Resilient: Amarillo Botanical Gardens and High Plains People
The Amarillo Botanical Gardens is a shining example of the pioneering spirit of the High Plains. The hail of May 28 destroyed what late frosts did not reported the Amarillo Globe-News.
Greg Lusk, Botanical garden director, put off surveying the damage as long as he could the morning after. Lusk said, “It was worse than I thought. Everything was mowed to the ground. We had hail 6 inches deep in some places. It just shredded the whole place. If plants weren’t hidden behind something, they were gone.”
The $400 million dollar hail storm had taken its share of the Botanical Gardens, but it didn’t steal the spirit of Amarillo. The next day, 48 volunteers, fed by Chick-Fil-A, cleaned until 10 p.m. The day after, 25 continued working. Lusk says about 200 different volunteers contributed by donating plants, trimming, pruning, mowing, weeding, fertilizing, planting, and cleaning. Three nights after the devastating storm, a wedding went on as scheduled.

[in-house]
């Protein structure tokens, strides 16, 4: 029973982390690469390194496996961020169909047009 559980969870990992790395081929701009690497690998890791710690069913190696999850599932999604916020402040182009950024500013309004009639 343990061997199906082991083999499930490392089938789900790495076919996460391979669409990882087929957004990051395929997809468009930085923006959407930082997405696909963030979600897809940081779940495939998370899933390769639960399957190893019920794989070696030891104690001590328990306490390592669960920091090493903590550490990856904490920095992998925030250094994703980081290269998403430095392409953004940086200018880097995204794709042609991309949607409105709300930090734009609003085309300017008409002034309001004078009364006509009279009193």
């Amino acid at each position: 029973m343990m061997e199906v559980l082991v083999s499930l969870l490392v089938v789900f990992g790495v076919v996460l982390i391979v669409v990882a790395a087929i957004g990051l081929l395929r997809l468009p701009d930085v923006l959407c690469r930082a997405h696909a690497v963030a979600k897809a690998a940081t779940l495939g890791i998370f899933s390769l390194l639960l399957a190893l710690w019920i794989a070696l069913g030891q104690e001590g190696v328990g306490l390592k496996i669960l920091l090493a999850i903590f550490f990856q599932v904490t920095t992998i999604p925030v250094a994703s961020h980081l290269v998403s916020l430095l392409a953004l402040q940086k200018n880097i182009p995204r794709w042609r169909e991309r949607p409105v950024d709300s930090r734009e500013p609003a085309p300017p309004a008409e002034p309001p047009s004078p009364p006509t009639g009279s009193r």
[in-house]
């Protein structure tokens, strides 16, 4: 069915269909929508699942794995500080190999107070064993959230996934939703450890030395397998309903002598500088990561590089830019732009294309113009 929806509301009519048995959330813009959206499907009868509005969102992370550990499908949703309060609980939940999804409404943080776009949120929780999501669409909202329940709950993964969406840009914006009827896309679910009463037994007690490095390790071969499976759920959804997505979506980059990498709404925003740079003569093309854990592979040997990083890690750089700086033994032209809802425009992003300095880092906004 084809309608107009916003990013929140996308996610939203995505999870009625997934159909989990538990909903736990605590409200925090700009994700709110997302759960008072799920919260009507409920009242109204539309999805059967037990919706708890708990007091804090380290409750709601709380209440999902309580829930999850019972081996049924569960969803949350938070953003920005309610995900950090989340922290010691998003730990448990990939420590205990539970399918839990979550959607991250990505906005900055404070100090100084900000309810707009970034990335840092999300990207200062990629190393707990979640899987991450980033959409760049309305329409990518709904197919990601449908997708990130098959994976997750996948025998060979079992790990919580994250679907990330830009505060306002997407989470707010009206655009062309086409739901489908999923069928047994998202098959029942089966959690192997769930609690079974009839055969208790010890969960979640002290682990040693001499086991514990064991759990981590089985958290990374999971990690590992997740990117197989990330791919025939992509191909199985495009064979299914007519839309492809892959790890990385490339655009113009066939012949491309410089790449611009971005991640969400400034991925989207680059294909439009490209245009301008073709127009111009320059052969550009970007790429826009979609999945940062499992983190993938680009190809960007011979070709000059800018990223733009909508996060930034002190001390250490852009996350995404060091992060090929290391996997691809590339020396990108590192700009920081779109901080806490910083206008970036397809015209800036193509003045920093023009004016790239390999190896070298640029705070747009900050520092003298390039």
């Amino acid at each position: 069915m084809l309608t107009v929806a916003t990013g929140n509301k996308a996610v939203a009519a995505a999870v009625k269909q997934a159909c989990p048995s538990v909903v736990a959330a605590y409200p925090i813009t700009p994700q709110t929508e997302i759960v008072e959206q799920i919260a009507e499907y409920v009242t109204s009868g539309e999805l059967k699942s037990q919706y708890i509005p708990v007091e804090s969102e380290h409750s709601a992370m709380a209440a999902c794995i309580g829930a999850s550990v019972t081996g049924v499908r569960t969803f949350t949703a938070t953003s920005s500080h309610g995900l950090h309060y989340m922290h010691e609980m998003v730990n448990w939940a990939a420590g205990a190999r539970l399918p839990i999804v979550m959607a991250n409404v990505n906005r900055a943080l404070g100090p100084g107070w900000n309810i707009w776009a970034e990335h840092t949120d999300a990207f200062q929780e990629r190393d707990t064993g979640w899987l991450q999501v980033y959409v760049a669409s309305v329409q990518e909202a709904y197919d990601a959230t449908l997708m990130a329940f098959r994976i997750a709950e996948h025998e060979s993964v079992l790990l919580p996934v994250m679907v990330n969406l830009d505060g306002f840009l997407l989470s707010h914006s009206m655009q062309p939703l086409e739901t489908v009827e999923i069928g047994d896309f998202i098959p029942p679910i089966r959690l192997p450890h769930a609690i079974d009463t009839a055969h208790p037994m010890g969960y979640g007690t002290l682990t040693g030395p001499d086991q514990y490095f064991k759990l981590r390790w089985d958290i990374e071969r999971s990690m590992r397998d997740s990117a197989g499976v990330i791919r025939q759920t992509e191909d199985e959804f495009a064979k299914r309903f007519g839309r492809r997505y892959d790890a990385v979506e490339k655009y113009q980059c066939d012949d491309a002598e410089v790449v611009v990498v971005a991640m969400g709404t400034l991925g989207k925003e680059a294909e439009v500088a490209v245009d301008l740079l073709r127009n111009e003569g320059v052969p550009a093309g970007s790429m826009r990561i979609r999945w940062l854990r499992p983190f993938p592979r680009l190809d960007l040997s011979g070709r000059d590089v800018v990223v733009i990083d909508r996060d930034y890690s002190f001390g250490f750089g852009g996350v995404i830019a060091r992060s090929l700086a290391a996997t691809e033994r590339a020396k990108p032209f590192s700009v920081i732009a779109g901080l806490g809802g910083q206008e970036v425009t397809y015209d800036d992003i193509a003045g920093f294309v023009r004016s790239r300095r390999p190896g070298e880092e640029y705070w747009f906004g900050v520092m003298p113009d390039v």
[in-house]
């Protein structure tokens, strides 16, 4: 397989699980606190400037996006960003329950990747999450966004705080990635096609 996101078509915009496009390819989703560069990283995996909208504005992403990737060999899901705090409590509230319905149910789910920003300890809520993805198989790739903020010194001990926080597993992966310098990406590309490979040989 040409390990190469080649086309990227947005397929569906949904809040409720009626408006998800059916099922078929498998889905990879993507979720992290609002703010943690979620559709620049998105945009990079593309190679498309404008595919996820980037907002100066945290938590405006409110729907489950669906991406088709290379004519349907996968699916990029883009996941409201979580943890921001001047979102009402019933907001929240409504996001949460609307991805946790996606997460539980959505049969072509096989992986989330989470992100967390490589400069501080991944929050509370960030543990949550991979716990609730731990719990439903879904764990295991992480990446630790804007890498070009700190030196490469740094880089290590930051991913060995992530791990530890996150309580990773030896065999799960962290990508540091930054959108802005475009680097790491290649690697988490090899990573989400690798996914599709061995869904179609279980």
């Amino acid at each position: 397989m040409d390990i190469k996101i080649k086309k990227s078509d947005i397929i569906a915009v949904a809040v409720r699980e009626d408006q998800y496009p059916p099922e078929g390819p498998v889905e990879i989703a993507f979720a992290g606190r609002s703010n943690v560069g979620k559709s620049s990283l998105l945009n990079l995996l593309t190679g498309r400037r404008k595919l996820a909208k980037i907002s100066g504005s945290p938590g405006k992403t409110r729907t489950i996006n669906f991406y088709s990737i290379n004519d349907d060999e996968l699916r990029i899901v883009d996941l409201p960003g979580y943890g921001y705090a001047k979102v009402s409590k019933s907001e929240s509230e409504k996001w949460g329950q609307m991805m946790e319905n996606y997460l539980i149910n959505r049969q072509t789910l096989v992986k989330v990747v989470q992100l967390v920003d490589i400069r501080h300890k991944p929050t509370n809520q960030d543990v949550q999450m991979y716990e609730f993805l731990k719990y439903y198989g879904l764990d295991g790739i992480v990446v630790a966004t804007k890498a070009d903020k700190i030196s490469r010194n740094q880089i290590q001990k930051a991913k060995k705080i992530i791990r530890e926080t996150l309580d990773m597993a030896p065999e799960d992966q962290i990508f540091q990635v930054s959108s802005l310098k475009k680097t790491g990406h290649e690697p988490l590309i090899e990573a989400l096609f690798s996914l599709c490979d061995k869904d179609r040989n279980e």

Lusk says today the average person wouldn’t be able to tell a difference. Ken Pirtle, vice president of the botanical gardens board and a longtime volunteer says, “I just thought how this place has come a long, long way from what it was. It speaks to the resiliency not only of the plants in the Panhandle, but the people who live here.”
Visit the Amarillo Botanical Gardens website to see a slideshow of the destruction, as well as photos of the garden today.